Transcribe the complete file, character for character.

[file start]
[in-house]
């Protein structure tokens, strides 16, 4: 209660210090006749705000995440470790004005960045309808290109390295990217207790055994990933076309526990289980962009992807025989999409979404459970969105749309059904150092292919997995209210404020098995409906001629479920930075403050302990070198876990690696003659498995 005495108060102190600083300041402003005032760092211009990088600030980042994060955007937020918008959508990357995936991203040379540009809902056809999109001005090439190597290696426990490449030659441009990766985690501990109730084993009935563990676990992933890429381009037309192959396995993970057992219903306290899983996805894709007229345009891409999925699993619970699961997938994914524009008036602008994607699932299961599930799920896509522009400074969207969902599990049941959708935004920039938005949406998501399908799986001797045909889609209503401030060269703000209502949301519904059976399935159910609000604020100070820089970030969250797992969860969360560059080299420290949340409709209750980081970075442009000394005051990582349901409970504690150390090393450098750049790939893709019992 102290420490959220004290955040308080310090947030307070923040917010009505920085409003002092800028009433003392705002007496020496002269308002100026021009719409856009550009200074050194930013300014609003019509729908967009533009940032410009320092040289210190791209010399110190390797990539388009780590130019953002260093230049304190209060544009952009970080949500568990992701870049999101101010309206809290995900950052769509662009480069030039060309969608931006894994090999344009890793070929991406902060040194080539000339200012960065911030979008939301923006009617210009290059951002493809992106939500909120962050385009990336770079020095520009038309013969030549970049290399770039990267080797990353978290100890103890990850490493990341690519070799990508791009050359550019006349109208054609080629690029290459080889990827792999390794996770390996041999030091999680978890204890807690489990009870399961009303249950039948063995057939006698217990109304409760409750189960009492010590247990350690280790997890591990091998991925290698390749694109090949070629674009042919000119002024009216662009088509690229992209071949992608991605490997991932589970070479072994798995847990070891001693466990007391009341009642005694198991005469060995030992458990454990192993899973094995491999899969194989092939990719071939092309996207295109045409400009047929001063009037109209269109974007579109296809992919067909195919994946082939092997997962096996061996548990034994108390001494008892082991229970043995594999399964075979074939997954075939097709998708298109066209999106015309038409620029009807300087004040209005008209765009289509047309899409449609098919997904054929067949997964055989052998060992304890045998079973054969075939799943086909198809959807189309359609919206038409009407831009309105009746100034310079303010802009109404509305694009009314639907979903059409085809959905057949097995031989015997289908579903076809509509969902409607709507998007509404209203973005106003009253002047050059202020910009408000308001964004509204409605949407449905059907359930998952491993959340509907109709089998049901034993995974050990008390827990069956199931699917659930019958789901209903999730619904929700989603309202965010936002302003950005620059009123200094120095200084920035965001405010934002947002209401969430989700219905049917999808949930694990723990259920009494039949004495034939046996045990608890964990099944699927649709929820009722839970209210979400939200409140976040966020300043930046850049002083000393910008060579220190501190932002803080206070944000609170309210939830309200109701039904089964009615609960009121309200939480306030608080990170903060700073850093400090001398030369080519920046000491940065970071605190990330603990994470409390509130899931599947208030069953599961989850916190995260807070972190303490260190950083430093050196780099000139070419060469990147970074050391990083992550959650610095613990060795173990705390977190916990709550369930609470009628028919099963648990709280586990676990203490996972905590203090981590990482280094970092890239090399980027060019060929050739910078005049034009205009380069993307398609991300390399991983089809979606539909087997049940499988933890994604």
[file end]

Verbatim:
[in-house]
């Protein structure tokens, strides 16, 4: 209660210090006749705000995440470790004005960045309808290109390295990217207790055994990933076309526990289980962009992807025989999409979404459970969105749309059904150092292919997995209210404020098995409906001629479920930075403050302990070198876990690696003659498995 005495108060102190600083300041402003005032760092211009990088600030980042994060955007937020918008959508990357995936991203040379540009809902056809999109001005090439190597290696426990490449030659441009990766985690501990109730084993009935563990676990992933890429381009037309192959396995993970057992219903306290899983996805894709007229345009891409999925699993619970699961997938994914524009008036602008994607699932299961599930799920896509522009400074969207969902599990049941959708935004920039938005949406998501399908799986001797045909889609209503401030060269703000209502949301519904059976399935159910609000604020100070820089970030969250797992969860969360560059080299420290949340409709209750980081970075442009000394005051990582349901409970504690150390090393450098750049790939893709019992 102290420490959220004290955040308080310090947030307070923040917010009505920085409003002092800028009433003392705002007496020496002269308002100026021009719409856009550009200074050194930013300014609003019509729908967009533009940032410009320092040289210190791209010399110190390797990539388009780590130019953002260093230049304190209060544009952009970080949500568990992701870049999101101010309206809290995900950052769509662009480069030039060309969608931006894994090999344009890793070929991406902060040194080539000339200012960065911030979008939301923006009617210009290059951002493809992106939500909120962050385009990336770079020095520009038309013969030549970049290399770039990267080797990353978290100890103890990850490493990341690519070799990508791009050359550019006349109208054609080629690029290459080889990827792999390794996770390996041999030091999680978890204890807690489990009870399961009303249950039948063995057939006698217990109304409760409750189960009492010590247990350690280790997890591990091998991925290698390749694109090949070629674009042919000119002024009216662009088509690229992209071949992608991605490997991932589970070479072994798995847990070891001693466990007391009341009642005694198991005469060995030992458990454990192993899973094995491999899969194989092939990719071939092309996207295109045409400009047929001063009037109209269109974007579109296809992919067909195919994946082939092997997962096996061996548990034994108390001494008892082991229970043995594999399964075979074939997954075939097709998708298109066209999106015309038409620029009807300087004040209005008209765009289509047309899409449609098919997904054929067949997964055989052998060992304890045998079973054969075939799943086909198809959807189309359609919206038409009407831009309105009746100034310079303010802009109404509305694009009314639907979903059409085809959905057949097995031989015997289908579903076809509509969902409607709507998007509404209203973005106003009253002047050059202020910009408000308001964004509204409605949407449905059907359930998952491993959340509907109709089998049901034993995974050990008390827990069956199931699917659930019958789901209903999730619904929700989603309202965010936002302003950005620059009123200094120095200084920035965001405010934002947002209401969430989700219905049917999808949930694990723990259920009494039949004495034939046996045990608890964990099944699927649709929820009722839970209210979400939200409140976040966020300043930046850049002083000393910008060579220190501190932002803080206070944000609170309210939830309200109701039904089964009615609960009121309200939480306030608080990170903060700073850093400090001398030369080519920046000491940065970071605190990330603990994470409390509130899931599947208030069953599961989850916190995260807070972190303490260190950083430093050196780099000139070419060469990147970074050391990083992550959650610095613990060795173990705390977190916990709550369930609470009628028919099963648990709280586990676990203490996972905590203090981590990482280094970092890239090399980027060019060929050739910078005049034009205009380069993307398609991300390399991983089809979606539909087997049940499988933890994604």